And with that, the calendar year and another semester of television wraps. A tweet-sized summary:

More details fleshing out the numbers at some later date.

More on Twitter and please check me out on Instagram as well.

Dec 19

On plastic (700 words)

We have wooden blinds in part of the house. We have plastic blinds elsewhere in the house and I have installed or replaced almost all of them, because no one, no thing and no circumstance appreciates the fine molecular structure that holds those things together. Do not stare at the blinds, because if you sneeze while you are considering them I’ll have paid for the juco classes for the blinds salesman’s grandkids.

The wooden ones are made of something more sturdy. The cheapest balsa wood, most probably. They are nice, attractive. They have about 14 strings descending from the top of the window, and cats love that. So we’ve tried to neatly coil and stow those away, like sailors. Because that’s what cats do to you, they make you put everything away. They make you improve your sleight-of-hand game, because they’re always around when you have to hide things.

A lot like kids, you might say. Yes, but children grow up.

On the front of the wood blinds, hiding the lightweight metal frame which hides the inner workings, is a nice molded plastic valance. It looks like an attractive routed, wooden molding. If I didn’t have these on the windows, you would never notice. If you noticed they weren’t there, you’d just think I was a bachelor. I’m not a bachelor. So the downstairs windows, where the 93 strings responsible for tacking to the window and driving the clipper ship across the water, have wooden blinds and valances.

A little piece of plastic which comes from some back-alley plastic manufacturer in some faraway land holds the valances in place. Two valances per blind. Except for the one on the left-most blinds in the living room, the ones nearest the TV, the ones directly across from my customary seat. See, that little piece of plastic had broken off. We assume it was either a cleaning accident or a micro-nuclear explosion at the nanoparticle level. Well. This evening I got tired of the ineffective temporary solution (tape) and resolved to create an effective temporary solution (anything else).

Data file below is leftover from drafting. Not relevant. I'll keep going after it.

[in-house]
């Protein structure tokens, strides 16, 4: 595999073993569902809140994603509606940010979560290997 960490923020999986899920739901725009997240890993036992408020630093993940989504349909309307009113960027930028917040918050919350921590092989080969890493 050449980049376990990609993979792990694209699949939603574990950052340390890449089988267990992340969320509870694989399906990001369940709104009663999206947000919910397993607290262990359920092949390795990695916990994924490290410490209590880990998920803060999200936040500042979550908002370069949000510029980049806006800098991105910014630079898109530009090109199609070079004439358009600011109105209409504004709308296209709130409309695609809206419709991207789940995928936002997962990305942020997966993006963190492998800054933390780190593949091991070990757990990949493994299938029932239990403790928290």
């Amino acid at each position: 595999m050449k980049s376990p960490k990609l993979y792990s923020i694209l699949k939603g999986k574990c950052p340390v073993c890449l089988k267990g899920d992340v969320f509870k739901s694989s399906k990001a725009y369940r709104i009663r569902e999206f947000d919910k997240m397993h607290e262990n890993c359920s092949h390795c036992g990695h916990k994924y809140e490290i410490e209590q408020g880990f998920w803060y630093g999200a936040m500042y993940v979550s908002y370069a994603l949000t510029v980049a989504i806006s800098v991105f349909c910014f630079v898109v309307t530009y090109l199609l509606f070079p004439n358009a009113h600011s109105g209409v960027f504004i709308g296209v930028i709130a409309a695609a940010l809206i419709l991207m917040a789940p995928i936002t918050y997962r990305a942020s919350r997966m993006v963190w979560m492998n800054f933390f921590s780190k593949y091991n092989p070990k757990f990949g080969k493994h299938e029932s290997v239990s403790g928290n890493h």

This requires removing the blinds — haven’t I paid enough into the karma bank for the year? — to implement my solution. I didn’t have to go with the fake fix, though, because I found the broken part of the old valance clip, inside the blinds casing.

Still with me?

I went to the super glue drawer. (You don’t have a super glue drawer? I have three different brands in my super glue drawer, each operating with varying levels of ineffectiveness.) I glued up the broken piece.

This is the plastic I’m working with. When the glue cures, the blinds must come out of their holding pieces once more. I removed the one valance clip from the frame of the blinds, allowing me to run the nice molded plastic valance that looks like an attractive routed, wooden molding, through both of the clips, and then re-attached it all. I fixed the glued one. I broke the other one. (Fourth thing I’ve broken in a week!)

I glued that one back together … and that didn’t work.

Super glue is a con, but you can trust the Internet. A quick search showed me the same pieces of cheap plastic on Amazon. I ordered it from my miracle device, sitting comfortably in the living room. They’ll arrive next week, as I have chosen the slowest possible delivery method and these delightful pieces of plastic will take the scenic route through Canada (or Oklahoma, the Internet isn’t clear on this point) before they take on their arduous job of holding plastic up all the live-long day.

You know how you’re never supposed to read the comments? Sometimes you shouldn’t read the reviews. The third one on Amazon says, and I quote directly and in its entirety, “is ok.”

Who needs flying cars? This is the world we live and work and play in! I ordered more of the thing that breaks easily without interacting with another soul! They gave me an option for free returns too. So, if they aren’t coming from Canada (or Oklahoma), but rather from space, they’ll have a nice trajectory into orbit. Maybe they’ll hold something together up there.